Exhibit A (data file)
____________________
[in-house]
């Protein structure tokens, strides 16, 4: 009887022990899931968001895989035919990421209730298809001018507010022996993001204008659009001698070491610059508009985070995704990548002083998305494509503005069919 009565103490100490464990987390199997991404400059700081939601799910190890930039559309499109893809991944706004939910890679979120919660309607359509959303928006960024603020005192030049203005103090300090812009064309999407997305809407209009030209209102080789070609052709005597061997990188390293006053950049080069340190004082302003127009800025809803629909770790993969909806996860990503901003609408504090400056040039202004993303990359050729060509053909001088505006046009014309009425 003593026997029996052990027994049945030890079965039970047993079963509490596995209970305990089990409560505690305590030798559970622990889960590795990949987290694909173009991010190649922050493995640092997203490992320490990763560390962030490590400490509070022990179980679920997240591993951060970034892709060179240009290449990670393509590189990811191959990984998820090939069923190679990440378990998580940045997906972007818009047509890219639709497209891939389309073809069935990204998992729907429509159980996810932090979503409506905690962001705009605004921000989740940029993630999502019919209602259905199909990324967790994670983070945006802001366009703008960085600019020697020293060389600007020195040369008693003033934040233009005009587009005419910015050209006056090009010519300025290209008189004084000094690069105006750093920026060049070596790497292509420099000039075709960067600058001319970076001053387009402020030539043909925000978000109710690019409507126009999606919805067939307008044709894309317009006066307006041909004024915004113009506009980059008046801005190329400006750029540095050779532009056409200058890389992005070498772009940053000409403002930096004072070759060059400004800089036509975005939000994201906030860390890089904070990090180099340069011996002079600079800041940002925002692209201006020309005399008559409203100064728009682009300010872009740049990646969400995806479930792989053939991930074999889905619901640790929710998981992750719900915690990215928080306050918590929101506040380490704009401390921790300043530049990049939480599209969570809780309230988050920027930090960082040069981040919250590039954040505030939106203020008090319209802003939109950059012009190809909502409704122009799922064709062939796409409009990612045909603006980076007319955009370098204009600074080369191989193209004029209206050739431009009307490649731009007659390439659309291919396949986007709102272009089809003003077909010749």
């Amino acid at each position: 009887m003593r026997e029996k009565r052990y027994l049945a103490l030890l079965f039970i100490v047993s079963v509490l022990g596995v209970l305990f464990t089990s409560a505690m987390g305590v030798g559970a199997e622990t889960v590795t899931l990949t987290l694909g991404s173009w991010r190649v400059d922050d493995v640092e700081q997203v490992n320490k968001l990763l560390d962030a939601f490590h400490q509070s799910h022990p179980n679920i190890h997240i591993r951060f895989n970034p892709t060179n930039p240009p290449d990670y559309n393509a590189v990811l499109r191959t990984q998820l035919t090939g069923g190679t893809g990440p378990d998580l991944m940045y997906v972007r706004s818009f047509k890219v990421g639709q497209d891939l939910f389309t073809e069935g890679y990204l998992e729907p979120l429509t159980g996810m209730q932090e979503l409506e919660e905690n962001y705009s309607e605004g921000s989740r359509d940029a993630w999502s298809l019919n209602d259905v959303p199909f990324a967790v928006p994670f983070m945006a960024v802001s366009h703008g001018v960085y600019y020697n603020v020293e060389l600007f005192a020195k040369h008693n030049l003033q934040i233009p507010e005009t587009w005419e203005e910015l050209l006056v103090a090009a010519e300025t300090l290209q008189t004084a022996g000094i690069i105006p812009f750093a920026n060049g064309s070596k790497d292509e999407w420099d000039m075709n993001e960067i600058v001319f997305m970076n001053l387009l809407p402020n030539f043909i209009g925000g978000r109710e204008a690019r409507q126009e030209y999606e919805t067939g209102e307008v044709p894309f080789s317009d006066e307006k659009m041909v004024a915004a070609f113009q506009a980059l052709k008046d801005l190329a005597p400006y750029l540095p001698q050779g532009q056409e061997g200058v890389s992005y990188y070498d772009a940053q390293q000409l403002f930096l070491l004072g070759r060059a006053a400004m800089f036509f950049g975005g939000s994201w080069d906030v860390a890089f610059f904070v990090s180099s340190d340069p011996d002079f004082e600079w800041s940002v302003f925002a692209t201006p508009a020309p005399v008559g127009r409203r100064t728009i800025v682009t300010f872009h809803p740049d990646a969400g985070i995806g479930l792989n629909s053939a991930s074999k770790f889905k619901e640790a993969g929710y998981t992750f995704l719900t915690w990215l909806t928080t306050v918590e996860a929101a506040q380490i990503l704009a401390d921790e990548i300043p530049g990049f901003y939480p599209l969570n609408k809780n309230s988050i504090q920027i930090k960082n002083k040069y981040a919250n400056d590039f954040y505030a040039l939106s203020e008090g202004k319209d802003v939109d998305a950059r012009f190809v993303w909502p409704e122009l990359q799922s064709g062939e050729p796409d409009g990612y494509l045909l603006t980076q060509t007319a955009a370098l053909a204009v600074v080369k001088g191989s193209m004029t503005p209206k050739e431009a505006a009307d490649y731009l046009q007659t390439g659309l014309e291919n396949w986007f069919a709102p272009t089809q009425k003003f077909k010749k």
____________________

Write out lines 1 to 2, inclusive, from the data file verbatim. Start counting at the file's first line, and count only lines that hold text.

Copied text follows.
[in-house]
């Protein structure tokens, strides 16, 4: 009887022990899931968001895989035919990421209730298809001018507010022996993001204008659009001698070491610059508009985070995704990548002083998305494509503005069919 009565103490100490464990987390199997991404400059700081939601799910190890930039559309499109893809991944706004939910890679979120919660309607359509959303928006960024603020005192030049203005103090300090812009064309999407997305809407209009030209209102080789070609052709005597061997990188390293006053950049080069340190004082302003127009800025809803629909770790993969909806996860990503901003609408504090400056040039202004993303990359050729060509053909001088505006046009014309009425 003593026997029996052990027994049945030890079965039970047993079963509490596995209970305990089990409560505690305590030798559970622990889960590795990949987290694909173009991010190649922050493995640092997203490992320490990763560390962030490590400490509070022990179980679920997240591993951060970034892709060179240009290449990670393509590189990811191959990984998820090939069923190679990440378990998580940045997906972007818009047509890219639709497209891939389309073809069935990204998992729907429509159980996810932090979503409506905690962001705009605004921000989740940029993630999502019919209602259905199909990324967790994670983070945006802001366009703008960085600019020697020293060389600007020195040369008693003033934040233009005009587009005419910015050209006056090009010519300025290209008189004084000094690069105006750093920026060049070596790497292509420099000039075709960067600058001319970076001053387009402020030539043909925000978000109710690019409507126009999606919805067939307008044709894309317009006066307006041909004024915004113009506009980059008046801005190329400006750029540095050779532009056409200058890389992005070498772009940053000409403002930096004072070759060059400004800089036509975005939000994201906030860390890089904070990090180099340069011996002079600079800041940002925002692209201006020309005399008559409203100064728009682009300010872009740049990646969400995806479930792989053939991930074999889905619901640790929710998981992750719900915690990215928080306050918590929101506040380490704009401390921790300043530049990049939480599209969570809780309230988050920027930090960082040069981040919250590039954040505030939106203020008090319209802003939109950059012009190809909502409704122009799922064709062939796409409009990612045909603006980076007319955009370098204009600074080369191989193209004029209206050739431009009307490649731009007659390439659309291919396949986007709102272009089809003003077909010749």